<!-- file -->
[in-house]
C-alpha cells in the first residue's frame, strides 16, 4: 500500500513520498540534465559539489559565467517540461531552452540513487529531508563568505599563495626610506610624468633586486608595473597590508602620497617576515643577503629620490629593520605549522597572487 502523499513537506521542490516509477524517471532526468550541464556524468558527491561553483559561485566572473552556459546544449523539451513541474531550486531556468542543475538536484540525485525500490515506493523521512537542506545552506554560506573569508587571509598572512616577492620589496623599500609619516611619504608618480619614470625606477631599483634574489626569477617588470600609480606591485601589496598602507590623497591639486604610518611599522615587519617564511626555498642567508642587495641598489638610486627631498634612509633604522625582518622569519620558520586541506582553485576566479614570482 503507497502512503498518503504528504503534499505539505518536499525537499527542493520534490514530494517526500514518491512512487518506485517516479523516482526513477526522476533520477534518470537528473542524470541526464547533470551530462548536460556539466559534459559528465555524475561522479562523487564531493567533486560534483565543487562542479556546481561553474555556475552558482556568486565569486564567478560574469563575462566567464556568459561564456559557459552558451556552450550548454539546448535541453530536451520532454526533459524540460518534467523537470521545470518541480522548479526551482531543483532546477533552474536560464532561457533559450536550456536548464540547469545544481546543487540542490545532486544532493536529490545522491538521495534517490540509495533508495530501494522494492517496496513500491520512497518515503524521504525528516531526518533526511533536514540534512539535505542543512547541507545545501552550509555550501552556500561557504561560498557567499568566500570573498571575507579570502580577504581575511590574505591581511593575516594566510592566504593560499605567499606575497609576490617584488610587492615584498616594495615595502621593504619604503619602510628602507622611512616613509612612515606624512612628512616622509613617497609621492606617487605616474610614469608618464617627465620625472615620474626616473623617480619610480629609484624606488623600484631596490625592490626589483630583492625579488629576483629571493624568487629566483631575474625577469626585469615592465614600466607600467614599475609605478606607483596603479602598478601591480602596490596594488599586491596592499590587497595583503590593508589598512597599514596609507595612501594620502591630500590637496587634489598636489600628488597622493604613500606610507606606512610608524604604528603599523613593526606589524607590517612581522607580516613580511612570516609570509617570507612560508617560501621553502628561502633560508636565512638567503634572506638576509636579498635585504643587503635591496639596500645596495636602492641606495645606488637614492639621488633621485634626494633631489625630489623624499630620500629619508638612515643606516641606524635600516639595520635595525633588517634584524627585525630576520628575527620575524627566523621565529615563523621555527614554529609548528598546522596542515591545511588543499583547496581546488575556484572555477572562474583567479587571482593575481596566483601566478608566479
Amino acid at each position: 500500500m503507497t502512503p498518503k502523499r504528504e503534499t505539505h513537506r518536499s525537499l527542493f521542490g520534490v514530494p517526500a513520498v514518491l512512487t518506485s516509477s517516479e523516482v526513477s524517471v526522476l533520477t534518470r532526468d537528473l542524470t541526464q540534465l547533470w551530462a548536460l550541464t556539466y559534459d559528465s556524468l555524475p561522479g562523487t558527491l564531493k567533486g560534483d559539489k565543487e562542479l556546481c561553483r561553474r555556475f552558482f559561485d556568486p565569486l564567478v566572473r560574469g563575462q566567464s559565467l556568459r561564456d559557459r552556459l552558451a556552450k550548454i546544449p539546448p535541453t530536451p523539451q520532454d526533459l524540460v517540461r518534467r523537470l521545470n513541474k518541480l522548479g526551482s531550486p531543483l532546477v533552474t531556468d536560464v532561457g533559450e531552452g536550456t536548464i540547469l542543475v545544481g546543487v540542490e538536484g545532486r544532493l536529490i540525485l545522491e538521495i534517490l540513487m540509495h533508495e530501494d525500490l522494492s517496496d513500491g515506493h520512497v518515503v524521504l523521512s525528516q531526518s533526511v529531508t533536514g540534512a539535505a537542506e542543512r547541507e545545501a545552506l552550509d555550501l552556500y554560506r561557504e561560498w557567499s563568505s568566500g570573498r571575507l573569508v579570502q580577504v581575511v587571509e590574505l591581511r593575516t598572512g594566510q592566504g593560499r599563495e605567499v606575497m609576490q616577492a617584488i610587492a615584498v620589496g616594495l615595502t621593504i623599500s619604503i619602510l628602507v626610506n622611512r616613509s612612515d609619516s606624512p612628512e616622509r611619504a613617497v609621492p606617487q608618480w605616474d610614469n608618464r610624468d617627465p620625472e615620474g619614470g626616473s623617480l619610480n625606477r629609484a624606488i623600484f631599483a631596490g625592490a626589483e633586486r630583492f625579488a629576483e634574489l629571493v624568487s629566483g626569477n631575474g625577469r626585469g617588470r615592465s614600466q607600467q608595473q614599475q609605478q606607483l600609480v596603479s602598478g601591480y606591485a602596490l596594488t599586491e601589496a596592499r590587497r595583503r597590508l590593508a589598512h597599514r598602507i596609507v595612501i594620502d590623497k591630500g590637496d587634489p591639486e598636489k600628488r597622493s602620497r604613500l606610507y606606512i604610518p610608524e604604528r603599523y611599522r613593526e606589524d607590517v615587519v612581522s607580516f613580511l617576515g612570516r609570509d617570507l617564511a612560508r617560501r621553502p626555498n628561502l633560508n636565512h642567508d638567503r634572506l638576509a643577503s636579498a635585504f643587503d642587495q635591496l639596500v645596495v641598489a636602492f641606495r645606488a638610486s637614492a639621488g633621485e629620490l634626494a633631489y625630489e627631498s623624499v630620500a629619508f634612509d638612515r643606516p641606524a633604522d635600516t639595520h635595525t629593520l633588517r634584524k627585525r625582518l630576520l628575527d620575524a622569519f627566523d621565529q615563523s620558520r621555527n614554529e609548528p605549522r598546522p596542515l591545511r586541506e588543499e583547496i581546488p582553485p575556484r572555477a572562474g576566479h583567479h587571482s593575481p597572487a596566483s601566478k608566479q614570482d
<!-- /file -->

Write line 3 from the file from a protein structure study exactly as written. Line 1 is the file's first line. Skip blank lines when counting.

Amino acid at each position: 500500500m503507497t502512503p498518503k502523499r504528504e503534499t505539505h513537506r518536499s525537499l527542493f521542490g520534490v514530494p517526500a513520498v514518491l512512487t518506485s516509477s517516479e523516482v526513477s524517471v526522476l533520477t534518470r532526468d537528473l542524470t541526464q540534465l547533470w551530462a548536460l550541464t556539466y559534459d559528465s556524468l555524475p561522479g562523487t558527491l564531493k567533486g560534483d559539489k565543487e562542479l556546481c561553483r561553474r555556475f552558482f559561485d556568486p565569486l564567478v566572473r560574469g563575462q566567464s559565467l556568459r561564456d559557459r552556459l552558451a556552450k550548454i546544449p539546448p535541453t530536451p523539451q520532454d526533459l524540460v517540461r518534467r523537470l521545470n513541474k518541480l522548479g526551482s531550486p531543483l532546477v533552474t531556468d536560464v532561457g533559450e531552452g536550456t536548464i540547469l542543475v545544481g546543487v540542490e538536484g545532486r544532493l536529490i540525485l545522491e538521495i534517490l540513487m540509495h533508495e530501494d525500490l522494492s517496496d513500491g515506493h520512497v518515503v524521504l523521512s525528516q531526518s533526511v529531508t533536514g540534512a539535505a537542506e542543512r547541507e545545501a545552506l552550509d555550501l552556500y554560506r561557504e561560498w557567499s563568505s568566500g570573498r571575507l573569508v579570502q580577504v581575511v587571509e590574505l591581511r593575516t598572512g594566510q592566504g593560499r599563495e605567499v606575497m609576490q616577492a617584488i610587492a615584498v620589496g616594495l615595502t621593504i623599500s619604503i619602510l628602507v626610506n622611512r616613509s612612515d609619516s606624512p612628512e616622509r611619504a613617497v609621492p606617487q608618480w605616474d610614469n608618464r610624468d617627465p620625472e615620474g619614470g626616473s623617480l619610480n625606477r629609484a624606488i623600484f631599483a631596490g625592490a626589483e633586486r630583492f625579488a629576483e634574489l629571493v624568487s629566483g626569477n631575474g625577469r626585469g617588470r615592465s614600466q607600467q608595473q614599475q609605478q606607483l600609480v596603479s602598478g601591480y606591485a602596490l596594488t599586491e601589496a596592499r590587497r595583503r597590508l590593508a589598512h597599514r598602507i596609507v595612501i594620502d590623497k591630500g590637496d587634489p591639486e598636489k600628488r597622493s602620497r604613500l606610507y606606512i604610518p610608524e604604528r603599523y611599522r613593526e606589524d607590517v615587519v612581522s607580516f613580511l617576515g612570516r609570509d617570507l617564511a612560508r617560501r621553502p626555498n628561502l633560508n636565512h642567508d638567503r634572506l638576509a643577503s636579498a635585504f643587503d642587495q635591496l639596500v645596495v641598489a636602492f641606495r645606488a638610486s637614492a639621488g633621485e629620490l634626494a633631489y625630489e627631498s623624499v630620500a629619508f634612509d638612515r643606516p641606524a633604522d635600516t639595520h635595525t629593520l633588517r634584524k627585525r625582518l630576520l628575527d620575524a622569519f627566523d621565529q615563523s620558520r621555527n614554529e609548528p605549522r598546522p596542515l591545511r586541506e588543499e583547496i581546488p582553485p575556484r572555477a572562474g576566479h583567479h587571482s593575481p597572487a596566483s601566478k608566479q614570482d